Posted: Nov 2, 2012 6:23 PM by Andy Koen
Updated: Nov 2, 2012 8:27 PM
COLORADO SPRINGS - Local cancer patient Bob Crouse was hoping to get his medical marijuana back today, as was his lawyer Clifton Black. A judge signed a court order three days ago directing the police to turn over the drug, but when they came to the police department today to pick it up they were again turned away.
"We've been informed that the DA's office is reviewing the case to see if they want to appeal the judge's decision," explained Black.
It's a lot of marijuana, at least 6 pounds and more than 50 plants. State law says he can only have two ounces and six plants, which explains why Bob was arrested in the first place.
But then in June, a jury acquitted him on all the drug trafficking charges against him. Crouse was visibly upset after being denied again.
"Why is the top cop in El Paso County violating the Constitution of the State of Colorado when he's been scolded by a district judge," Crouse said. "I think our citizens need to have an answer to that question."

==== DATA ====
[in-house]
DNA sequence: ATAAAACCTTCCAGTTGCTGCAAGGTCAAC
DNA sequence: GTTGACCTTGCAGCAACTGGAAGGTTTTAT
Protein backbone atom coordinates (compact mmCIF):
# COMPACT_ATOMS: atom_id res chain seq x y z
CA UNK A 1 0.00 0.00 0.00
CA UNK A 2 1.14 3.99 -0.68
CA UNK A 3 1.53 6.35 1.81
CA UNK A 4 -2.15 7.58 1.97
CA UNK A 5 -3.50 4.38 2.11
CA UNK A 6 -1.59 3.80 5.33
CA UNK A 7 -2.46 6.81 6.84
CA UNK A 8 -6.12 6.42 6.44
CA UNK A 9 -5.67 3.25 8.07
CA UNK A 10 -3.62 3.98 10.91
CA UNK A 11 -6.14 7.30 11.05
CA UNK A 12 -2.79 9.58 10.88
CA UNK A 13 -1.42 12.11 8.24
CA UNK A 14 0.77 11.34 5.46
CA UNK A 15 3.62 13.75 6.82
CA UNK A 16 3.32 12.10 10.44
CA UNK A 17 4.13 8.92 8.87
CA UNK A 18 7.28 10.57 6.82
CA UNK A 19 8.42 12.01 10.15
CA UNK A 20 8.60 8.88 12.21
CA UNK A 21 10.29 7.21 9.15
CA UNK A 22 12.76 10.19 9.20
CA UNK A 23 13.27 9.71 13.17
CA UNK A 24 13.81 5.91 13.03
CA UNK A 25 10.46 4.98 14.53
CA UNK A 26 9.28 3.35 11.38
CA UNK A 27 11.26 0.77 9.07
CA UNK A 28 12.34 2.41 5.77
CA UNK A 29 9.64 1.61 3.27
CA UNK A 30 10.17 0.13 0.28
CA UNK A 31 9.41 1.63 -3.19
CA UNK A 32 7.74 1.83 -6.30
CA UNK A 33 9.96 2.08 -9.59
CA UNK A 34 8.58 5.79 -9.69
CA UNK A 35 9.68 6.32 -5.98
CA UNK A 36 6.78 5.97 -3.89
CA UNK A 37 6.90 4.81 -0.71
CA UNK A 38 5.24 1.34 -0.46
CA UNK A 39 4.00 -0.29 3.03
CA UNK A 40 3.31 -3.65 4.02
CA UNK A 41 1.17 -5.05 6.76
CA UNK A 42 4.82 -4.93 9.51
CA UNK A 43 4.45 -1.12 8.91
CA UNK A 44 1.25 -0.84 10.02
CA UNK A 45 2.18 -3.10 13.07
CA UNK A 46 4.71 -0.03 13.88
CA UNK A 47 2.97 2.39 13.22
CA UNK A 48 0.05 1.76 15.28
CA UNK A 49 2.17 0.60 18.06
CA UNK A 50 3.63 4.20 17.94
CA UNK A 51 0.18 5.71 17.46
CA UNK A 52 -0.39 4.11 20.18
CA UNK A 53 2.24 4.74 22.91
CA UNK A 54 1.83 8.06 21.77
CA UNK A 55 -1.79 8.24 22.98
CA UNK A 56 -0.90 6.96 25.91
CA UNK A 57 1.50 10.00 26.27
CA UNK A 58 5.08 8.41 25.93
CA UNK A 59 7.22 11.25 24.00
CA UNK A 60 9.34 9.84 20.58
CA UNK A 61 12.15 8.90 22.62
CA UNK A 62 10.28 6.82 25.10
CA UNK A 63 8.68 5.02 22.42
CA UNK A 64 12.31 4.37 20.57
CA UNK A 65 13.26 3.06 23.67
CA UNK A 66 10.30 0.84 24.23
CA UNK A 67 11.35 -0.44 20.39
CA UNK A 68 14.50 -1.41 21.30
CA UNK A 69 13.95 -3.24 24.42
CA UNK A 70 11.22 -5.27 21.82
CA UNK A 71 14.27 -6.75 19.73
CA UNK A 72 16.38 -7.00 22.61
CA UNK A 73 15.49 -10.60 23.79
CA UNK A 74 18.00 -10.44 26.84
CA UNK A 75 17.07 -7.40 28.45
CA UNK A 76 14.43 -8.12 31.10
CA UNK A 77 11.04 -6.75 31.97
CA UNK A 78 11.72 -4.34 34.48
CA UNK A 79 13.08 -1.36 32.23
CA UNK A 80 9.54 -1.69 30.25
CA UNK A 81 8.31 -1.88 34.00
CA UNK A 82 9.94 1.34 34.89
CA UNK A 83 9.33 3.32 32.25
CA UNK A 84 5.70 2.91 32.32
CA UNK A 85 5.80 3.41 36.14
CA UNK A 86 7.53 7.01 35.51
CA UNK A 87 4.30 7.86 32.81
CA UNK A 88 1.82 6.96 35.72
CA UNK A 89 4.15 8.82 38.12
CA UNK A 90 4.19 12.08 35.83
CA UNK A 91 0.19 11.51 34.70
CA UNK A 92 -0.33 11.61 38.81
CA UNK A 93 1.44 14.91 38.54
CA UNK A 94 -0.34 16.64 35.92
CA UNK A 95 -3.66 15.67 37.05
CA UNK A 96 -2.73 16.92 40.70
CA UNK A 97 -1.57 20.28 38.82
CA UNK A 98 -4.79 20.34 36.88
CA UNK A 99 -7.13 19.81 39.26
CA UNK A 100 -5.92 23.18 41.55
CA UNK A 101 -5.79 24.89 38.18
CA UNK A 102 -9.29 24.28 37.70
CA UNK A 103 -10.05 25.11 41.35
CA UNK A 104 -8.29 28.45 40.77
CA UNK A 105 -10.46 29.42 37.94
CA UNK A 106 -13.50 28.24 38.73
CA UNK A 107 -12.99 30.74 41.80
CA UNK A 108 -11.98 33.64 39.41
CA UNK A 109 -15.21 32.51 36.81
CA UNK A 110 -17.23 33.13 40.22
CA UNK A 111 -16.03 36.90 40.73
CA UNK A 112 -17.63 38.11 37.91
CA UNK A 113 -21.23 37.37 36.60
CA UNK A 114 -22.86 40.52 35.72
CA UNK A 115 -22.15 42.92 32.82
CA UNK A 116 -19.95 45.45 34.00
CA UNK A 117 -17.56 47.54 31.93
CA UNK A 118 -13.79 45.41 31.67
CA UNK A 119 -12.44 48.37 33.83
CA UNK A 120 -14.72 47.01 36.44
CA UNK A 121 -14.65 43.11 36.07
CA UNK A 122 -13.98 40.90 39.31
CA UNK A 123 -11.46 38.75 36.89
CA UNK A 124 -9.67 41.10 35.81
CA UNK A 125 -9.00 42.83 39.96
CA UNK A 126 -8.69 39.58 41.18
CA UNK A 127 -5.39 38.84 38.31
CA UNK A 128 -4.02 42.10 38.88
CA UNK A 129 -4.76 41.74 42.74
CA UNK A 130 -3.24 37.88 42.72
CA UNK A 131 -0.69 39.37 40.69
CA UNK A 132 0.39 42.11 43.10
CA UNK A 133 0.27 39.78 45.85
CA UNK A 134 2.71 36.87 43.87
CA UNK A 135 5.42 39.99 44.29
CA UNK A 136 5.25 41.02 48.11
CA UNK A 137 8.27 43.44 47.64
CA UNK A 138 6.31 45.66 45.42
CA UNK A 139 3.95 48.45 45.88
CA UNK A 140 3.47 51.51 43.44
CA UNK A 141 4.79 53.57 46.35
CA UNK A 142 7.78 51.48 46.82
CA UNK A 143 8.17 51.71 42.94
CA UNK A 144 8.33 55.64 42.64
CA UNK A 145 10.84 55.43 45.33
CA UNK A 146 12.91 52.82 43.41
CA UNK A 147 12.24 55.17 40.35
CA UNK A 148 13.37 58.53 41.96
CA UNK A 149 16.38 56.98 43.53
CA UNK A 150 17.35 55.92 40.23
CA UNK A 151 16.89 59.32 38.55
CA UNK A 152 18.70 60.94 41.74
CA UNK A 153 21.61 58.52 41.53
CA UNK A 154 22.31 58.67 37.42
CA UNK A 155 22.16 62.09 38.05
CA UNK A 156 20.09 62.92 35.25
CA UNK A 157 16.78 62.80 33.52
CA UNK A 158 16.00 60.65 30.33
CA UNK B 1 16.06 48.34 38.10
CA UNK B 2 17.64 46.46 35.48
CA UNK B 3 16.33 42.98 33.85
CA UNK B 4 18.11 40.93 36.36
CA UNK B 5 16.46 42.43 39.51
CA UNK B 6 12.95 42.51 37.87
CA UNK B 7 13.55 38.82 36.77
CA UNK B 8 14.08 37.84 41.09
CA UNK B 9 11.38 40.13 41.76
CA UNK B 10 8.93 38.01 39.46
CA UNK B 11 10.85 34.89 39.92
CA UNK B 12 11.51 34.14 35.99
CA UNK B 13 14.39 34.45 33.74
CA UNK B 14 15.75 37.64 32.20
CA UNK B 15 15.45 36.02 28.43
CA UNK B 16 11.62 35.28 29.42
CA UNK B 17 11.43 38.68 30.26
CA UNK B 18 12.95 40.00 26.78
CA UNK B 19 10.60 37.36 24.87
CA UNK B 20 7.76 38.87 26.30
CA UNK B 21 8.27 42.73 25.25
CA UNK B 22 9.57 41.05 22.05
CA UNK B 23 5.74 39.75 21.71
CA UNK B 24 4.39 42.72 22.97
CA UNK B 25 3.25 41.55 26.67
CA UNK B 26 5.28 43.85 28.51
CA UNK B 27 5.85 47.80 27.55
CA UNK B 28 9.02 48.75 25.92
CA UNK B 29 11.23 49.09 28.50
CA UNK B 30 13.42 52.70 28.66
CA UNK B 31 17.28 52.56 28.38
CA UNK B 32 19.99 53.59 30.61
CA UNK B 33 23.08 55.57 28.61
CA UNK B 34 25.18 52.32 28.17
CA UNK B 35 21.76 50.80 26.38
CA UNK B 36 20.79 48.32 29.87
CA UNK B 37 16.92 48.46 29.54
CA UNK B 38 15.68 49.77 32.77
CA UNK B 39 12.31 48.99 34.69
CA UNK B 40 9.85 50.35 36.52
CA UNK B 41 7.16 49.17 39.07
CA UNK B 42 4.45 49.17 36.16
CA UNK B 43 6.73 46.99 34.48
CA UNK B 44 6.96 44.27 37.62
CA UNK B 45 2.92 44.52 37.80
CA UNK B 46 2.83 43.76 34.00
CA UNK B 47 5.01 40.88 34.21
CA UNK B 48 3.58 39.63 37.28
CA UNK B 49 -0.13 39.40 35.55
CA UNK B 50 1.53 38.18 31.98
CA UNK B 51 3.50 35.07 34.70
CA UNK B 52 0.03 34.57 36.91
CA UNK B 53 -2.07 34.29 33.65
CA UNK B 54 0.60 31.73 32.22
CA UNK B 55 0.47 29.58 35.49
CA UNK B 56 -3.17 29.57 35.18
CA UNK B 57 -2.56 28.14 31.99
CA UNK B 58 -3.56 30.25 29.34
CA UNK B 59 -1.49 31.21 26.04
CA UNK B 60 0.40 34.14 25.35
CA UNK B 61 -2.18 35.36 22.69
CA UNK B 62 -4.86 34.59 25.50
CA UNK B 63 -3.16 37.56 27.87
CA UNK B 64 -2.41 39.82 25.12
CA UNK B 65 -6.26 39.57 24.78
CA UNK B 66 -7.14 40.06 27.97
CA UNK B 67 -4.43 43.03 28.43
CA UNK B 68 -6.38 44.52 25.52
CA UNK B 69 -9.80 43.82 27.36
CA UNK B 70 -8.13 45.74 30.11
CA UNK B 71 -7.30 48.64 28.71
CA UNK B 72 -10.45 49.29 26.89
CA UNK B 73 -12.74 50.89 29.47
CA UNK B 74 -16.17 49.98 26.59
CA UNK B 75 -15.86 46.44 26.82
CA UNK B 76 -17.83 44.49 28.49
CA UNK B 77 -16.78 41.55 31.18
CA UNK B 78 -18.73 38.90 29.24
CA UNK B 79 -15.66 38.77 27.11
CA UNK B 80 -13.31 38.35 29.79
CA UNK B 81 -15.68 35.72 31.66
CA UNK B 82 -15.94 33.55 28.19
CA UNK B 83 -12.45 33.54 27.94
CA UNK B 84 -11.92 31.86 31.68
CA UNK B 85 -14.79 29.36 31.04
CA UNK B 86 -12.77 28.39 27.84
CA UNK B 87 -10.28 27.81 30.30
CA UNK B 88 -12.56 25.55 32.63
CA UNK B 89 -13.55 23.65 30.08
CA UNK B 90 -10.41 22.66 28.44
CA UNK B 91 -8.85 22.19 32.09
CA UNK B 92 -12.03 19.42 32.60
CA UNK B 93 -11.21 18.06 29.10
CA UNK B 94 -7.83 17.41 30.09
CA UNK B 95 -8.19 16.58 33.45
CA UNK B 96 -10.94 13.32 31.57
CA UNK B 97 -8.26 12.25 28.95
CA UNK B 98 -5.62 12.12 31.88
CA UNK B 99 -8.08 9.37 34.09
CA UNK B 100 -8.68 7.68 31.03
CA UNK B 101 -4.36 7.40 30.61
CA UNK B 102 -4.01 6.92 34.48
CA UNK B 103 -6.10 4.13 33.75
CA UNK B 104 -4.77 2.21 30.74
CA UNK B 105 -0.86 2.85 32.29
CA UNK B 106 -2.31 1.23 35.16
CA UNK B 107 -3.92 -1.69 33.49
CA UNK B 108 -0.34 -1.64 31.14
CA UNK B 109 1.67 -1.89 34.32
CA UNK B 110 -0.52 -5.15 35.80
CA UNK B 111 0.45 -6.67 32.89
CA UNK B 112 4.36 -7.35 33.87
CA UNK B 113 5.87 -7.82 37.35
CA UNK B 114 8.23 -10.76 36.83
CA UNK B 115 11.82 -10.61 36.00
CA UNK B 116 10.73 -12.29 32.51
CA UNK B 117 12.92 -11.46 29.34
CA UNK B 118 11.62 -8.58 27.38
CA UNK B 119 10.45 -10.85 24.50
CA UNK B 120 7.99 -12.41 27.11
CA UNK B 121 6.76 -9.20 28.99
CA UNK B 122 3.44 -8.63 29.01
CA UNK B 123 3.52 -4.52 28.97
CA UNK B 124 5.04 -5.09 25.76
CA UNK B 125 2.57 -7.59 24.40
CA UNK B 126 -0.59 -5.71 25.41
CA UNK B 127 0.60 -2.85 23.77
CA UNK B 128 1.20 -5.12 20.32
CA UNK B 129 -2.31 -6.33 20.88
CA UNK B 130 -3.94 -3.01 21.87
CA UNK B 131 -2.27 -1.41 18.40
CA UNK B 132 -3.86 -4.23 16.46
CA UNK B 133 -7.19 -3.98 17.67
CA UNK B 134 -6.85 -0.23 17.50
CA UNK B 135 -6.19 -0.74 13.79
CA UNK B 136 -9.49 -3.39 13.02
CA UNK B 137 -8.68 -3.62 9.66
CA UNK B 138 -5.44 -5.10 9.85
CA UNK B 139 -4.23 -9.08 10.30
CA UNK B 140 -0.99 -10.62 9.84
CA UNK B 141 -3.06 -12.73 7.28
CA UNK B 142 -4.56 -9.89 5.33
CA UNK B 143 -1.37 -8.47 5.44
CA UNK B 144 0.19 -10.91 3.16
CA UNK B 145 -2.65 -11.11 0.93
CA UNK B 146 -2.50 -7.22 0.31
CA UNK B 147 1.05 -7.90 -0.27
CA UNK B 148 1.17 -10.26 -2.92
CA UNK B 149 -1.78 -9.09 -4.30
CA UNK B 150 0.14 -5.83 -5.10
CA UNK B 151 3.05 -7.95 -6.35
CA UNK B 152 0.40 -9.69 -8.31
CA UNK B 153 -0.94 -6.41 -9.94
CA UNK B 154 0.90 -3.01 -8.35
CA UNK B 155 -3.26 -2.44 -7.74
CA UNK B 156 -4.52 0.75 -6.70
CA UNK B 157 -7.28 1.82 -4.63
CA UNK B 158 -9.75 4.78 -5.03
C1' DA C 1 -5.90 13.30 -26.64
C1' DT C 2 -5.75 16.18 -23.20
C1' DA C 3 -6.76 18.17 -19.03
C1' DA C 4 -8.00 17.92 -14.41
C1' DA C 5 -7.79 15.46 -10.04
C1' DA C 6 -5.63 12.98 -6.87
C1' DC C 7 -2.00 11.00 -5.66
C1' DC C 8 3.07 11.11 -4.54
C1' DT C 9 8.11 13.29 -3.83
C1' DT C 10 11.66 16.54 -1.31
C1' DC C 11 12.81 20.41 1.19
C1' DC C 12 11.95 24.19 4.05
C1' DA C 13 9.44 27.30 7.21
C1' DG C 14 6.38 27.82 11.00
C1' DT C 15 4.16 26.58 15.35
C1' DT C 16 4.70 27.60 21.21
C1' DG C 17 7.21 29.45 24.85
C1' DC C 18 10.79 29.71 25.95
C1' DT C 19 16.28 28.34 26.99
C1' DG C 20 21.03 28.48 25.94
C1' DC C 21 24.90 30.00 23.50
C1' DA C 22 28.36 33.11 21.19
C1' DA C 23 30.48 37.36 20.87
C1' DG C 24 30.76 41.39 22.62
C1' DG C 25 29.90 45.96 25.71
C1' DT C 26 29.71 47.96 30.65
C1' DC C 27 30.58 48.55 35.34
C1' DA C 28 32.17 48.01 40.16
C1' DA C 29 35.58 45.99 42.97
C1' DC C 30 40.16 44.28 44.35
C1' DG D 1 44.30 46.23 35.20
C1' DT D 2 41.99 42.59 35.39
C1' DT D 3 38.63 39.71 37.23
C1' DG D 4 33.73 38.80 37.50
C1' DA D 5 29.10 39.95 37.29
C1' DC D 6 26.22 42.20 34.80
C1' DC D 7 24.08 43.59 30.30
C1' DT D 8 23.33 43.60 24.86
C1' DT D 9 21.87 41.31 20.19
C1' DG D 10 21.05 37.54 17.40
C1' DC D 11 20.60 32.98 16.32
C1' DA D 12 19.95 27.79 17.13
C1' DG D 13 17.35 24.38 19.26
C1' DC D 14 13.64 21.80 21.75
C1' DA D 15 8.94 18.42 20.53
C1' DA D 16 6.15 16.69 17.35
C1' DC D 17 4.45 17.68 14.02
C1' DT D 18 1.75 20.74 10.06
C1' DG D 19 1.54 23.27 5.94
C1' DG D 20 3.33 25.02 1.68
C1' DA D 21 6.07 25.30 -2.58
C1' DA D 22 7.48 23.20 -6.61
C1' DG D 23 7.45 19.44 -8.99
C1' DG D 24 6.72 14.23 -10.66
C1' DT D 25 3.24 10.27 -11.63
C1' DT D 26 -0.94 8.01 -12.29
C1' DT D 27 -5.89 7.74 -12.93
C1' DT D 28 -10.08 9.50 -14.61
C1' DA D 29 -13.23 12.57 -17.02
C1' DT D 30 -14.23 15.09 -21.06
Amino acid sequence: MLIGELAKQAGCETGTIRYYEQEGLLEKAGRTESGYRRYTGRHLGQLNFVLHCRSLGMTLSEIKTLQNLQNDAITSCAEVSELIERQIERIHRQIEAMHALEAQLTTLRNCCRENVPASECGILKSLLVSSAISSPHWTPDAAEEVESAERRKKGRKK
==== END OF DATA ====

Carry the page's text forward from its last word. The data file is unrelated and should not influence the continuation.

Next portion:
He has a point. Amendment 20 specifically requires any seized marijuana be given back when someone is acquitted. The police and the District Attorney felt that they would be committing a crime since marijuana is still prohibited under federal law.
In his order, Schutz District Court Judge Timothy Schutz points out police would be granted immunity under federal law.
We asked representatives from the district attorney's office and the police department for a comment. Lee Richards with the 4th Judicial District Attorney's Office said over the phone that Bob's case was, "a novel area of law."
She also said the police had asked them to review the order with an eye toward an appeal.
"Apparently our DA's office wants to spend additional tax dollars fighting a cancer patient from being able to get his medicine back," Black said.
The judge's order gives the police 10 days to return the seized marijuana. If the district attorney files an appeal, The police said they will continue to hold the drug until a higher a court rules. If not, they will comply with the order.